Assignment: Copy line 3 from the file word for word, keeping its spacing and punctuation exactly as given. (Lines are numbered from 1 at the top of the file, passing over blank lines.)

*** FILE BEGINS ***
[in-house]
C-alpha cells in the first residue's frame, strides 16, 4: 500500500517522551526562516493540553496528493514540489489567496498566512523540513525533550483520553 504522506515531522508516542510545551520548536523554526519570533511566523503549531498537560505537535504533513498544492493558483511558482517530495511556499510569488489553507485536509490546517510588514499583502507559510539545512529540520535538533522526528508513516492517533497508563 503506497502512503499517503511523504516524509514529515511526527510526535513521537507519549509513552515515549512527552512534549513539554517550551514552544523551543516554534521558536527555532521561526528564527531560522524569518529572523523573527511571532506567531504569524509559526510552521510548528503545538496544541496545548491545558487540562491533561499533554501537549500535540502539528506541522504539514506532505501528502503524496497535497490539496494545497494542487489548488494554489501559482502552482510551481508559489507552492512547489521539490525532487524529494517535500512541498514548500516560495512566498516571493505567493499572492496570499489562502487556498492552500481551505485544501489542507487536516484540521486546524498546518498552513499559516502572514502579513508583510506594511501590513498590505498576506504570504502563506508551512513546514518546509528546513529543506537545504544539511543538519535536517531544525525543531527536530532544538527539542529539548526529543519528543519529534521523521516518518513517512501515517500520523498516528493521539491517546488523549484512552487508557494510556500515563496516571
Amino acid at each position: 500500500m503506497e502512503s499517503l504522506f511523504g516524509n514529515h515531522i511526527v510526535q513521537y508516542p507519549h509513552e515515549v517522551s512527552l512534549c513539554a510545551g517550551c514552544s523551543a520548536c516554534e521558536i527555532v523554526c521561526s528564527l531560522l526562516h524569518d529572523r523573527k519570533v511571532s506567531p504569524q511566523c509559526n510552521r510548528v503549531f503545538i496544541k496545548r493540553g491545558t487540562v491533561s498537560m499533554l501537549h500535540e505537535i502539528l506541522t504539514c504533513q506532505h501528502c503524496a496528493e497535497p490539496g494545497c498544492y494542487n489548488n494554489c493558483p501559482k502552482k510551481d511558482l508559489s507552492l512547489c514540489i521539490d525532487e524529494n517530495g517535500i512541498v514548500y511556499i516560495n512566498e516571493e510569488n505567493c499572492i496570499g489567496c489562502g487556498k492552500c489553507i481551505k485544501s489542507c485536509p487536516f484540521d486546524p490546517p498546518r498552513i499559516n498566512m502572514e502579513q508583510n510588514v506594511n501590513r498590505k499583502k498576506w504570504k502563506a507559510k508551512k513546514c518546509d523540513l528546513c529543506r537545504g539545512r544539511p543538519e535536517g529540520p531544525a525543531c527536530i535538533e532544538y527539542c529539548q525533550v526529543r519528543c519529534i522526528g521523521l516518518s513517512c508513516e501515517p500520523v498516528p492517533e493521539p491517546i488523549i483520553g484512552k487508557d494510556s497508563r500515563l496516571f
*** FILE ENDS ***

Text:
Amino acid at each position: 500500500m503506497e502512503s499517503l504522506f511523504g516524509n514529515h515531522i511526527v510526535q513521537y508516542p507519549h509513552e515515549v517522551s512527552l512534549c513539554a510545551g517550551c514552544s523551543a520548536c516554534e521558536i527555532v523554526c521561526s528564527l531560522l526562516h524569518d529572523r523573527k519570533v511571532s506567531p504569524q511566523c509559526n510552521r510548528v503549531f503545538i496544541k496545548r493540553g491545558t487540562v491533561s498537560m499533554l501537549h500535540e505537535i502539528l506541522t504539514c504533513q506532505h501528502c503524496a496528493e497535497p490539496g494545497c498544492y494542487n489548488n494554489c493558483p501559482k502552482k510551481d511558482l508559489s507552492l512547489c514540489i521539490d525532487e524529494n517530495g517535500i512541498v514548500y511556499i516560495n512566498e516571493e510569488n505567493c499572492i496570499g489567496c489562502g487556498k492552500c489553507i481551505k485544501s489542507c485536509p487536516f484540521d486546524p490546517p498546518r498552513i499559516n498566512m502572514e502579513q508583510n510588514v506594511n501590513r498590505k499583502k498576506w504570504k502563506a507559510k508551512k513546514c518546509d523540513l528546513c529543506r537545504g539545512r544539511p543538519e535536517g529540520p531544525a525543531c527536530i535538533e532544538y527539542c529539548q525533550v526529543r519528543c519529534i522526528g521523521l516518518s513517512c508513516e501515517p500520523v498516528p492517533e493521539p491517546i488523549i483520553g484512552k487508557d494510556s497508563r500515563l496516571f